Documentary Photographer Adam Isfendiyar is the Edge of Humanity Magazine contributor of this documentary photography.  From his project ‘Ibasho Ga Nai – Homeless In Tokyo‘.  To see Adam’s projects click on any image.


Radio Taisou, which means Radio Exercise is a popular morning event throughout Japan. It starts at 6:15 am and Matsuyoshi san tries to come everyday. He is a member of a homeless dance group called Sokerissa, and practices weekly with them, performing every couple of months and he recently traveled to Brazil with them, so it’s important to him to keep his body in shape.


Most visitors to Tokyo who have spent time in other major cities around the world may notice that there seem to be few, if any homeless people around. They do exist however, and in a society where they are generally ignored and shunned they tend to live out of sight, in parks, along the riverside and in areas such as Ueno, Minami Senju and Shinjuku. The government estimates that there are around 1500 homeless in Tokyo, though the number is probably higher.


After Radio Taisou, he goes to McDonald’s for breakfast. It’s cheap and somewhere where he can sit and drink coffee until the library opens at 9 o’clock. He supplements his burger with anything to make it a bit more filling and nutritious, today it was figs and cabbage. I was quite surprised when he pulled half a cabbage from his backpack!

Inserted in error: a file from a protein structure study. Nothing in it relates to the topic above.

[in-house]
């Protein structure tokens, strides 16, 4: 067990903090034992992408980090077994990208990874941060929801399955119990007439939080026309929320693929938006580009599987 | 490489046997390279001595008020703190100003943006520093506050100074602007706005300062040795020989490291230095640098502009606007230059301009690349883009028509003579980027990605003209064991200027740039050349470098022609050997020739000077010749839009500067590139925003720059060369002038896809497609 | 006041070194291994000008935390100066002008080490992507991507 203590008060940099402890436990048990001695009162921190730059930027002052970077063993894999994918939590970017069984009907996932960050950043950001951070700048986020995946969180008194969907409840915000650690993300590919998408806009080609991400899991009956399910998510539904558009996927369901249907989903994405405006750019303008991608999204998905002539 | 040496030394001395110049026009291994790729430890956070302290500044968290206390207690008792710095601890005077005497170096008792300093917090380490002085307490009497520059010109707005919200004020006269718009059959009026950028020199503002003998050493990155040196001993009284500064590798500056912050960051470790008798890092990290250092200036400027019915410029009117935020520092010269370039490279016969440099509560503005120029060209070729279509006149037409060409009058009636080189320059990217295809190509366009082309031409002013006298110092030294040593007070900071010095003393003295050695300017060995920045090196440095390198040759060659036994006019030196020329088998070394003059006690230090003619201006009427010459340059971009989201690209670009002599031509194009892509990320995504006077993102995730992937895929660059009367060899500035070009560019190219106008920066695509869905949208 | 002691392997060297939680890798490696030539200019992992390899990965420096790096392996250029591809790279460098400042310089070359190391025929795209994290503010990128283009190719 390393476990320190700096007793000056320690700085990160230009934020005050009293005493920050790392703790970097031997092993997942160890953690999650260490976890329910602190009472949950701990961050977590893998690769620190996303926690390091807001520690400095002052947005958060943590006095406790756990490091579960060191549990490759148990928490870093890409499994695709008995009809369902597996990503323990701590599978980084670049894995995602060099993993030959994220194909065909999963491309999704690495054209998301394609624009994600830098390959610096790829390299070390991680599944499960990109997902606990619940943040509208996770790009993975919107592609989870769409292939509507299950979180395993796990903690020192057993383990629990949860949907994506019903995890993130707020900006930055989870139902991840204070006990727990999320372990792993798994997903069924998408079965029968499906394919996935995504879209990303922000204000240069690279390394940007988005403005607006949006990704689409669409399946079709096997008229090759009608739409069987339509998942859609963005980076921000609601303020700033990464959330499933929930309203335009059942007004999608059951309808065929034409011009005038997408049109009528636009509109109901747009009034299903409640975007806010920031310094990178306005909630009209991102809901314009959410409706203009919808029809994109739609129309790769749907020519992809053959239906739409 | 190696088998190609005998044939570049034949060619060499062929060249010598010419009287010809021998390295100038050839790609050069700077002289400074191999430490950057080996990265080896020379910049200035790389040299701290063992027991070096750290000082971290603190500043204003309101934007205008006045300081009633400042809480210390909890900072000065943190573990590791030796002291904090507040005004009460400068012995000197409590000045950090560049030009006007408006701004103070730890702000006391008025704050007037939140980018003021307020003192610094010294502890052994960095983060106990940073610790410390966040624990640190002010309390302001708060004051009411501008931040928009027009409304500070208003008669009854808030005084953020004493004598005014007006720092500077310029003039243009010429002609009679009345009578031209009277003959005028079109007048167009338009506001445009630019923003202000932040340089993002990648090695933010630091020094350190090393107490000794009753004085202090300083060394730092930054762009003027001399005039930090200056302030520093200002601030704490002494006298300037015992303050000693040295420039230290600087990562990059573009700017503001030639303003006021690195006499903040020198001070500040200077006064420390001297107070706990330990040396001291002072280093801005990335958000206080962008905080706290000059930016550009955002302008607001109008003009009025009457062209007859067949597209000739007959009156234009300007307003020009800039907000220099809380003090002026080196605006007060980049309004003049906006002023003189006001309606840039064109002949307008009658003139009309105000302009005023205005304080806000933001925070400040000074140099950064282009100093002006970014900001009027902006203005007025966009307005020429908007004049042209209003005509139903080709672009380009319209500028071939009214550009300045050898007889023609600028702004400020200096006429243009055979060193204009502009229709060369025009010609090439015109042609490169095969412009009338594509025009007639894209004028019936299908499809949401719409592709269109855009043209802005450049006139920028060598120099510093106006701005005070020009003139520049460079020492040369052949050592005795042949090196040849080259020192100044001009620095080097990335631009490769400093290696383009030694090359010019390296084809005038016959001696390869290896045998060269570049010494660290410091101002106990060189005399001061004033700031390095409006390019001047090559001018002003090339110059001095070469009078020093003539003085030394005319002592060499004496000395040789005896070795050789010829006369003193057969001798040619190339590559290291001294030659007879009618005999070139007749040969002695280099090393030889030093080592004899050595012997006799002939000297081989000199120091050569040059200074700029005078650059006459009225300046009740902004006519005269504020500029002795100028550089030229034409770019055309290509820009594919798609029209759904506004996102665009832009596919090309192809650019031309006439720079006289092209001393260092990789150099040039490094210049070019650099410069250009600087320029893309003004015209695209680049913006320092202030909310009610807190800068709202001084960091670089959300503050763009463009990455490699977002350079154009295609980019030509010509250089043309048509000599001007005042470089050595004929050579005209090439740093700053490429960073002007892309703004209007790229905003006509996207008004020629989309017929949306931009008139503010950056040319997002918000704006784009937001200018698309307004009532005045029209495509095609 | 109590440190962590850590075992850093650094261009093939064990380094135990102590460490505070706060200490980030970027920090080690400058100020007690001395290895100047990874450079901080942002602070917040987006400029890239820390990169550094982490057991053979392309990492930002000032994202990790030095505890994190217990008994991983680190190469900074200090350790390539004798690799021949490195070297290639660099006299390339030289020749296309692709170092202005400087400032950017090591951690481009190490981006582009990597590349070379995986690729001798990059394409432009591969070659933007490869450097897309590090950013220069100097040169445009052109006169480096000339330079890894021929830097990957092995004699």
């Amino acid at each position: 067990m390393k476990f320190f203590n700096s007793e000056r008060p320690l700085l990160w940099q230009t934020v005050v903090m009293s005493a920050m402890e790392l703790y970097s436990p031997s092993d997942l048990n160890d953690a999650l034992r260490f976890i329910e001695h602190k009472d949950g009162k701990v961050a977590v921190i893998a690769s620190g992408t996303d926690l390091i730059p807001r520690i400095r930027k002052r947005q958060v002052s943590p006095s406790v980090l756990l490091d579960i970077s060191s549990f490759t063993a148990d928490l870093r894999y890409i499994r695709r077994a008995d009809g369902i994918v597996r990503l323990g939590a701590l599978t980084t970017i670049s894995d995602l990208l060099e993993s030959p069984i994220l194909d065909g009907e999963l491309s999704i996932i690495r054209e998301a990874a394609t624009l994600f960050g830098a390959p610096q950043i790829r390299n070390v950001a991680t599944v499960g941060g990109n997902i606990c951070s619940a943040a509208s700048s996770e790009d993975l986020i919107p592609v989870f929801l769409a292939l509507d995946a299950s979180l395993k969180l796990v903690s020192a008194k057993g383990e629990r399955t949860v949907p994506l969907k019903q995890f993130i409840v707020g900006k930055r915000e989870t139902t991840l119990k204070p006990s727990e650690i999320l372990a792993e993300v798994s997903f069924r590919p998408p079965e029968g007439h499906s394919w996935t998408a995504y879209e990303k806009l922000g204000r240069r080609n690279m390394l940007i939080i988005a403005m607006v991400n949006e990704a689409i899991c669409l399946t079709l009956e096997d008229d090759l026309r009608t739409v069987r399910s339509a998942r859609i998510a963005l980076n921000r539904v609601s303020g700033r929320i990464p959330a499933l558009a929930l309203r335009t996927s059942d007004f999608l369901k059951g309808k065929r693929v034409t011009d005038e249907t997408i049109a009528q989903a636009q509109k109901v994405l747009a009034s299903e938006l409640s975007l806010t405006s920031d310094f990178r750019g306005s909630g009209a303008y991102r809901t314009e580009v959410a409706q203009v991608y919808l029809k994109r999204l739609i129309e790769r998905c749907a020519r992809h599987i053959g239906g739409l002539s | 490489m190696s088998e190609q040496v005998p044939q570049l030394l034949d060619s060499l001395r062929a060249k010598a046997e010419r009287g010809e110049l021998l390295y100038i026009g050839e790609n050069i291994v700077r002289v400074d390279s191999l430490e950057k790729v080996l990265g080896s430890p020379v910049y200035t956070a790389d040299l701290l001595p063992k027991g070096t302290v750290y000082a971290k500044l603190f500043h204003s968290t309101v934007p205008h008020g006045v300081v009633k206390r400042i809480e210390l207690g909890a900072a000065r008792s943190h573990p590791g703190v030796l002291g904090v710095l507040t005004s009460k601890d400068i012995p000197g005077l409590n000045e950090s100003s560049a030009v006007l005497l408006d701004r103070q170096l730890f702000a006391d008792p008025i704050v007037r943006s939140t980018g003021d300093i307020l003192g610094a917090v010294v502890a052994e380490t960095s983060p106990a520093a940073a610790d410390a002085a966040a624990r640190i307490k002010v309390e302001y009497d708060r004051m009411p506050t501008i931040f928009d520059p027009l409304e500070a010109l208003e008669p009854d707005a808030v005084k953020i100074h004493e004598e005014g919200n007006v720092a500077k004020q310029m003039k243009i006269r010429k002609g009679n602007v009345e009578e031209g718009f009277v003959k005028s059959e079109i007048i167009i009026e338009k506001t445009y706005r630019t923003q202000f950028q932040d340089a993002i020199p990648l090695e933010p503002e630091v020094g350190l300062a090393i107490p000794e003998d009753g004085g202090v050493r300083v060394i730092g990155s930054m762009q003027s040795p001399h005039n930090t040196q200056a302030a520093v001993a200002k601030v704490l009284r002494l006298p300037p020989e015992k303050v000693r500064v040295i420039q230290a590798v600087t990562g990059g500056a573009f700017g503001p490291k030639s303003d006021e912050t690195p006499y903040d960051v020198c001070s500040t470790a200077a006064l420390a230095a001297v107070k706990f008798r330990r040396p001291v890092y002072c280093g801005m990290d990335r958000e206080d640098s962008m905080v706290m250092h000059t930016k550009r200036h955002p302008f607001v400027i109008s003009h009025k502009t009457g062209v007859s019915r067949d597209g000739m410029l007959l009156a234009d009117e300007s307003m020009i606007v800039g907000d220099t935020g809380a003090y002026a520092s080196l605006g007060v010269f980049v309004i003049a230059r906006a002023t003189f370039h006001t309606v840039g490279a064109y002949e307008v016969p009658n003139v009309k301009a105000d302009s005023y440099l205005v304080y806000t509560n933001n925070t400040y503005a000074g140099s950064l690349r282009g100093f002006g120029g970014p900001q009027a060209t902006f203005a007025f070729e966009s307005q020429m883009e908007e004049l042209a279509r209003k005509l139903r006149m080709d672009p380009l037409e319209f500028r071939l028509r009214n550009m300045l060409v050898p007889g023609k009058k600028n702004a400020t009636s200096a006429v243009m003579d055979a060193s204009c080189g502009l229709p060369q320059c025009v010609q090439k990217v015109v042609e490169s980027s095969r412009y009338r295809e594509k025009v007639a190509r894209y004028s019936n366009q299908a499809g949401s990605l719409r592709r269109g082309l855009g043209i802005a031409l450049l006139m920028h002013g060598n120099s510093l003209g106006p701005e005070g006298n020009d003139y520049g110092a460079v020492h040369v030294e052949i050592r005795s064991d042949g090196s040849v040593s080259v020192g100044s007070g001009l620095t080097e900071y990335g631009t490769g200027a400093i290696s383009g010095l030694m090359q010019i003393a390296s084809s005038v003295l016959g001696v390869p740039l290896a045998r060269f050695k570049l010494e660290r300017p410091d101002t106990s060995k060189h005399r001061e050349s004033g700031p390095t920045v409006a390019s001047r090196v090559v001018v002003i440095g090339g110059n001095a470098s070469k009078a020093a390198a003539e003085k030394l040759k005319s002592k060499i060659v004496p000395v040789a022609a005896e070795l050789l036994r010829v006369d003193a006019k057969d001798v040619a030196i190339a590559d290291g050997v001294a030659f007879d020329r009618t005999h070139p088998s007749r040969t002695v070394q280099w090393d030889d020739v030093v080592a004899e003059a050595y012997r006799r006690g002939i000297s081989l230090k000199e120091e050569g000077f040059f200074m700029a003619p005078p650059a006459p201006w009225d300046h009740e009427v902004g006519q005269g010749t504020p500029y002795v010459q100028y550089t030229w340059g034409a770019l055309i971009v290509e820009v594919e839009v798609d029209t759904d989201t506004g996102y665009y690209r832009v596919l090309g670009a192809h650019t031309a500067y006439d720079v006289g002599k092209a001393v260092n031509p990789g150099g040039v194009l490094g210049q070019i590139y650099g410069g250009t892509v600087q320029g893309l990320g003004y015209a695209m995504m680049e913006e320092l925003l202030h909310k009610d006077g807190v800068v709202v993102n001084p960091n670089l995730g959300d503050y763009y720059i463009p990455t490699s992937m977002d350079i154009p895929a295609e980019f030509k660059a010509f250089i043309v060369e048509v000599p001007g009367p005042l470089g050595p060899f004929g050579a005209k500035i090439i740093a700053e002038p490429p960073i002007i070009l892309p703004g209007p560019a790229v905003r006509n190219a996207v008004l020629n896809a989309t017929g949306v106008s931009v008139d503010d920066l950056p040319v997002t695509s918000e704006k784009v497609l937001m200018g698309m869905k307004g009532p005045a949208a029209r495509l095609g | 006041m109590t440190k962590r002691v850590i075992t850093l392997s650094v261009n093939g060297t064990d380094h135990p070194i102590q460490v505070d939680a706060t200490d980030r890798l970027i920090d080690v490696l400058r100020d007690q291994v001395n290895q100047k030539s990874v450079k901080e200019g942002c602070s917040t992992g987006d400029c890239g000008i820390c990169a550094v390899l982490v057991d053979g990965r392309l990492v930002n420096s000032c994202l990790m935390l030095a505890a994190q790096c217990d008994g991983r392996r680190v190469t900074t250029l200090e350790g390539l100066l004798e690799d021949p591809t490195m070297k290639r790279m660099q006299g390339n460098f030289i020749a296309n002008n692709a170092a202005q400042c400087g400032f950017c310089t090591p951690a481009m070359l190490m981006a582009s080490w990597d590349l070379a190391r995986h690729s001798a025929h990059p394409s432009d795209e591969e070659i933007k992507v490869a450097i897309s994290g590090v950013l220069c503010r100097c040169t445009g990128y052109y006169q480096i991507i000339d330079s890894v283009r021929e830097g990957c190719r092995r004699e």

This is the story of a project that I have been working on called ‘Ibasho Ga Nai’, a Japanese expression meaning to not have a place of your own, or to not fit in anywhere. Matsuyoshi san, a 68 year old man who has been homeless in Tokyo for 6 years is the main subject and I have so far spent 4 days and nights living with him and documenting his story. He built me a box and I had a space next to him in his regular spot next to a bicycle parking area in Shinjuku, that he has been sleeping in for


Belongings are usually kept tidily along the roadside and in some parts there is a sense of community whereby people may share belongings such as brooms – to keep the area around their home clean and umbrellas – to keep their boxes dry in the rain. The boxes and personal belongings are tolerated by the authorities and the only time that they are asked to move on is during the annual Tokyo Marathon.


Many of the people that live in Shinjuku have constructed boxes which are there
semi permanently and exist lined up along a handful of streets amongst some of the city’s most luxurious and expensive hotels. Some have built relatively spacious living quarters and even have a separate ‘kitchen’ area with a stove and a main sleeping area. There are also a few makeshift lounge areas where people gather to sit and chat together.


The box I’m staying in is warmer and more comfortable than I’d imagined. The top is covered by a tarpaulin sheet and there is an extra layer of folded boxes on the ground and a sleeping mat to keep the cold out. I have one sleeping bag and a thick blanket (called a mofu in Japanese). In terms of comfort it was fine, the only thing that I had difficulty with was the noise, particularly the skateboards who use the area until the last train at around 12:30am.